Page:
Yes, this morning we have a Washington Post trifecta of journamalism. E.J. Dionne, Anne Applebaum, and now this:
Peter Baker and Robin Wright talk about the thuds and screams inside the Topkapi Palace without ever telling us (a) which people inside the White House who know anything about military affairs are in favor of boosting troops in Iraq by 30,000 for an additional six months, or (b) what the advocates say those soldiers are supposed to do while they are there. Military planners are opposed, they say. "White House officials" are "aggressively promoting the concept." Ummm... Which "White House officials" please? Steven Hadley? Karl Rove? Josh Bolten? And why are they doing so?
If it is indeed true that nobody in the Roosevelt Room meetings who has commanded a company is in favor of this, then Baker and Wright should say so. If it is indeed the case that this has been stovepiped in from the AEI via Cheney's office and that the entire government is appalled (save for Condi Rice who is lying low because she doesn't want to disagree with wherever Bush comes out), then say so.
And if you won't clue us in to what is really going on, get out of the way and turn your column inches over to people who will:
White House, Joint Chiefs At Odds on Adding Troops - washingtonpost.com: The Bush administration is split over the idea of a surge in troops to Iraq, with White House officials aggressively promoting the concept over the unanimous disagreement of the Joint Chiefs of Staff, according to U.S. officials familiar with the intense debate.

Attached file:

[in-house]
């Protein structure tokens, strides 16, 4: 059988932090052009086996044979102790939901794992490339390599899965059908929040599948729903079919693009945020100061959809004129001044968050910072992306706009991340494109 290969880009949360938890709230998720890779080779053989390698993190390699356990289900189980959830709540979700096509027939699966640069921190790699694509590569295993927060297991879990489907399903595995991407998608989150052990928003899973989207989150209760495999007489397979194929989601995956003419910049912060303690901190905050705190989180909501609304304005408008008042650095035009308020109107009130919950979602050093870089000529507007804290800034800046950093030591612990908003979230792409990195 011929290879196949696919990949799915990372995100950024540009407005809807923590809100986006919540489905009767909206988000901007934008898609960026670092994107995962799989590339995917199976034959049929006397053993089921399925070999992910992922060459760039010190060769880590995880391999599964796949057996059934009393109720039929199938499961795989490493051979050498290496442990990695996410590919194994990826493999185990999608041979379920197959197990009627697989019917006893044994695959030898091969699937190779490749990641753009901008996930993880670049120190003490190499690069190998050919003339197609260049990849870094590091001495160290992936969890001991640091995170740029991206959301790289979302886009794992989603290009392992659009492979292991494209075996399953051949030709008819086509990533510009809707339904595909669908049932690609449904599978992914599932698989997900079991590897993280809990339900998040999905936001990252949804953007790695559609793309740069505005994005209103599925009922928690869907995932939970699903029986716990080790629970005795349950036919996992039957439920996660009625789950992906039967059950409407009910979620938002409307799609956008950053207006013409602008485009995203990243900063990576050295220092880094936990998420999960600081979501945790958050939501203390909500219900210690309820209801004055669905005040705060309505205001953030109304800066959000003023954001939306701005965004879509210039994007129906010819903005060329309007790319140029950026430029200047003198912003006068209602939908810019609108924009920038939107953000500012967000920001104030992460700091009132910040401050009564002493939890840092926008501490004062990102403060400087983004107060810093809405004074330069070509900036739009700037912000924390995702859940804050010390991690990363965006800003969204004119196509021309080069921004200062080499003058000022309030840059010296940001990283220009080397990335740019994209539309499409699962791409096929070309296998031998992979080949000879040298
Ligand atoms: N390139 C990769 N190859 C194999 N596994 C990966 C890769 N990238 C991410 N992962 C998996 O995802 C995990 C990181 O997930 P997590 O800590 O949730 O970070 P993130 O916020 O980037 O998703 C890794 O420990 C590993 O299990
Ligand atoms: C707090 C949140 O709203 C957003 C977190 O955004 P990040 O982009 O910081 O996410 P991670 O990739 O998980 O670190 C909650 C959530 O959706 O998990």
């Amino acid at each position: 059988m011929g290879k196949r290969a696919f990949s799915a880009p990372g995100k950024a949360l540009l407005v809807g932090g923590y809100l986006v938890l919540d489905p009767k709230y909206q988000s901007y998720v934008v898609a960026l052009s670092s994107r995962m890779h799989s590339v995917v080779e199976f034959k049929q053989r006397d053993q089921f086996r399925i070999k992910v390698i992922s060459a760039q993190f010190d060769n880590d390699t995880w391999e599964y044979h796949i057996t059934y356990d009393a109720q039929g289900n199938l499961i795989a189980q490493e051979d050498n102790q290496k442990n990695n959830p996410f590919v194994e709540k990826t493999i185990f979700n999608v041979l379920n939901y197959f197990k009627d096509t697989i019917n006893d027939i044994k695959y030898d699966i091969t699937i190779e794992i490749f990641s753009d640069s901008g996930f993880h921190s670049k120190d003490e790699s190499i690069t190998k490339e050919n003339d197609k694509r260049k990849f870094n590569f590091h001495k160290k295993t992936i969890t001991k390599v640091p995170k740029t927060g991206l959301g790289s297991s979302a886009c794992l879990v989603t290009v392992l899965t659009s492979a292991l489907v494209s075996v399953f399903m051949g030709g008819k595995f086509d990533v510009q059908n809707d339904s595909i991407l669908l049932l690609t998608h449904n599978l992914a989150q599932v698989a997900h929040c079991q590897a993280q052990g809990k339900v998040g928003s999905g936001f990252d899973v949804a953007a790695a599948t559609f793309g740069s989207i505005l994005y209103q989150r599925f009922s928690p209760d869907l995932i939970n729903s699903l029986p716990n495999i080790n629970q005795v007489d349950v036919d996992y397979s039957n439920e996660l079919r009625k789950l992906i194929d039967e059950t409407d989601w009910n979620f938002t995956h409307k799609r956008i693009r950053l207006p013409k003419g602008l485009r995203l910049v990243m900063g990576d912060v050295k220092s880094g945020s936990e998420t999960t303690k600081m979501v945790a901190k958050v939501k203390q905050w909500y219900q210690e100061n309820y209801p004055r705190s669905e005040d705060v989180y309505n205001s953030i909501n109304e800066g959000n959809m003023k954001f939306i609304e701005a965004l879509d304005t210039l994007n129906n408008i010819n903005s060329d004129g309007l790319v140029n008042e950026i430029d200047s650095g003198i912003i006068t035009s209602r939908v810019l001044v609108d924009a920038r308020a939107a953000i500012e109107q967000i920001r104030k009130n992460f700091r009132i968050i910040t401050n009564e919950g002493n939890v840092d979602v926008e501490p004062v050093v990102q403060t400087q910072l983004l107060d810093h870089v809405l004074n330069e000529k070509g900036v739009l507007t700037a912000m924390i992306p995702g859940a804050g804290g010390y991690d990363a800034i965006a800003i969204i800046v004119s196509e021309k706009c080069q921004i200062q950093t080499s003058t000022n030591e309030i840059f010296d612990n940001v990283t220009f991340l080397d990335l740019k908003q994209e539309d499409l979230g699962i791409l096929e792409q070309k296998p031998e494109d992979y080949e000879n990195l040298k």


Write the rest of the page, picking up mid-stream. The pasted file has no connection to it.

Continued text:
Sending 15,000 to 30,000 more troops for a mission of possibly six to eight months is one of the central proposals on the table of the White House policy review to reverse the steady deterioration in Iraq. The option is being discussed as an element in a range of bigger packages, the officials said.
But the Joint Chiefs think the White House, after a month of talks, still does not have a defined mission and is latching on to the surge idea in part because of limited alternatives, despite warnings about the potential disadvantages for the military, said the officials, who spoke on the condition of anonymity because the White House review is not public.
The chiefs have taken a firm stand, the sources say, because they believe the strategy review will be the most important decision on Iraq to be made since the March 2003 invasion. At regular interagency meetings and in briefing President Bush last week, the Pentagon has warned that any short-term mission may only set up the United States for bigger problems when it ends...